graveyards, gravestones, photography and family
Before First Winter hit (OCT2015), I ran some errands and stopped in Fort Saskatchewan (Alberta).
The cemetery there is a modestly small one; I can safely call it that as I have frequented massive graveyards like the Necropolis in Toronto (Ontario) and Hillside in Medicine Hat (Alberta).
I parked the van on a side road and went in on foot. Just wandering, I intended to look for old limestone and fieldstone, when my eyes found a massive black fixture with a very familiar name.
More details of this stone can be found in this post from my genealogy blog, Your Roots Are Showing Dearie.
After photographing the details found upon the opposite side of this stone, my eyes wandered to the neighbouring stones to the right and found a painful sight.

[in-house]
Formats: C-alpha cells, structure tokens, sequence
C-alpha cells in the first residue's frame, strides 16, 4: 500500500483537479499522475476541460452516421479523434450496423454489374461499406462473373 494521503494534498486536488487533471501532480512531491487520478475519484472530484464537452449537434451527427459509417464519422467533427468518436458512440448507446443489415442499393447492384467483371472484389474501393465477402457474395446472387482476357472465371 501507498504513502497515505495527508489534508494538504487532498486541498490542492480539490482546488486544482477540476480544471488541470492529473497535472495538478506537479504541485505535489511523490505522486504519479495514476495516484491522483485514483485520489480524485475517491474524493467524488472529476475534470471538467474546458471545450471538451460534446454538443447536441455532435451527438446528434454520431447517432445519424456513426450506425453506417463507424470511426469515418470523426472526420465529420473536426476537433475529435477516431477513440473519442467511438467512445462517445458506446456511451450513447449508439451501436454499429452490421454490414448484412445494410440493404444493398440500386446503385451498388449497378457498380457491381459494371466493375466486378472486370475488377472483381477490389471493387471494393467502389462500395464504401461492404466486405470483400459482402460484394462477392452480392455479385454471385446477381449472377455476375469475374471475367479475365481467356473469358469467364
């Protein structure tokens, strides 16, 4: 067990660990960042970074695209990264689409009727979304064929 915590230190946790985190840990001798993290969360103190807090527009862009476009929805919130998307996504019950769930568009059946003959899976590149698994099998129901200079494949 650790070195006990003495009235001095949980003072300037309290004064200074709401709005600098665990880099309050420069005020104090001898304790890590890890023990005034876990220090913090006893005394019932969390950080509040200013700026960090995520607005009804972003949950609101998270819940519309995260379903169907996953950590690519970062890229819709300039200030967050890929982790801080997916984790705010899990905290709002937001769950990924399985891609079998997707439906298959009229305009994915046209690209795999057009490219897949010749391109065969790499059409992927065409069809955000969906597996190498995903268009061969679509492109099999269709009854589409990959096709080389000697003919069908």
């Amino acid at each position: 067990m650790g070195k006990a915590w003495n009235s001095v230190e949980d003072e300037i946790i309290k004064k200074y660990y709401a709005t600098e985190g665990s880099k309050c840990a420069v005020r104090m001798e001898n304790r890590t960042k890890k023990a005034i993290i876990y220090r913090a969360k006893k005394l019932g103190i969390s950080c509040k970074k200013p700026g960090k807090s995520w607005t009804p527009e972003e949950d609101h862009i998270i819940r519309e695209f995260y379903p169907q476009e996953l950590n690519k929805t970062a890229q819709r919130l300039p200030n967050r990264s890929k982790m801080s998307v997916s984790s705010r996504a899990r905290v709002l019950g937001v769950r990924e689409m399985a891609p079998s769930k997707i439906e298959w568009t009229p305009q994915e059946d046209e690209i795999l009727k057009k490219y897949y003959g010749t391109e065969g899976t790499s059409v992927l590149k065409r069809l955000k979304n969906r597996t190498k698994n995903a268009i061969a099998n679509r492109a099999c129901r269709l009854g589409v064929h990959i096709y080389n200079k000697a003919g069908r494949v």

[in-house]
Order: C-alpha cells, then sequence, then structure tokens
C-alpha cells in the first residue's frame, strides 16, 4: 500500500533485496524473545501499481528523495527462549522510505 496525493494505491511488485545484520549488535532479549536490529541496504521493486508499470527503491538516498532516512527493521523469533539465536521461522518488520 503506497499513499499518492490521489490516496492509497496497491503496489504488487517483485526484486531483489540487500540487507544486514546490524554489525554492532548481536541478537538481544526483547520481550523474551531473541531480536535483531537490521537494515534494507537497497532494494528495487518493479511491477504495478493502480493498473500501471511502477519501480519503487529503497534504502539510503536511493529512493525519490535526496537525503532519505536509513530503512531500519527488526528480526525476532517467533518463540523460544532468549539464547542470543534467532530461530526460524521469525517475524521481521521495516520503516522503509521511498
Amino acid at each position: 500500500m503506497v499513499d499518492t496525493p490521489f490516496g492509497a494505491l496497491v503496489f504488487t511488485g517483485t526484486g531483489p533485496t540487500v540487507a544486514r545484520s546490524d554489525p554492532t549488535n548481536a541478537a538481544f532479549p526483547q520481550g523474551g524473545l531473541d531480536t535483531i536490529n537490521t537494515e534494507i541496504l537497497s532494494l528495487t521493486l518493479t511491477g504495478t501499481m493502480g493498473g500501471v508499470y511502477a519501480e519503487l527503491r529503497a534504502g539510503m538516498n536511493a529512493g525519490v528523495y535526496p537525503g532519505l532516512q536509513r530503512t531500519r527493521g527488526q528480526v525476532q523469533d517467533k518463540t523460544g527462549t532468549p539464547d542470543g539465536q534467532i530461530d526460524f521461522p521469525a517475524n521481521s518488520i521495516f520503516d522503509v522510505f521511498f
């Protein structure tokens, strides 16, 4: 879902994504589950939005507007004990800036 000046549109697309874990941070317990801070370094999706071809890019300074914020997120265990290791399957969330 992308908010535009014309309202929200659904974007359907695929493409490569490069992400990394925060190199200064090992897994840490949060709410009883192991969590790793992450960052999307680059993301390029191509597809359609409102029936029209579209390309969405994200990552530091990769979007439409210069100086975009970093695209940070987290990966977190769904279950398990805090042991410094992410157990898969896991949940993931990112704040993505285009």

A tall pylon stood with a urn sculpted upon it. Upon closer inspection, the urn was broken and did not appear to be made that way.
I state painful because upon closer inspection the decorative flourishes are not carved into the rock but lightly etched, as shown in the featured image at the top of this blog post.
A shame to lose your loved ones, once, but over time to lose them again?
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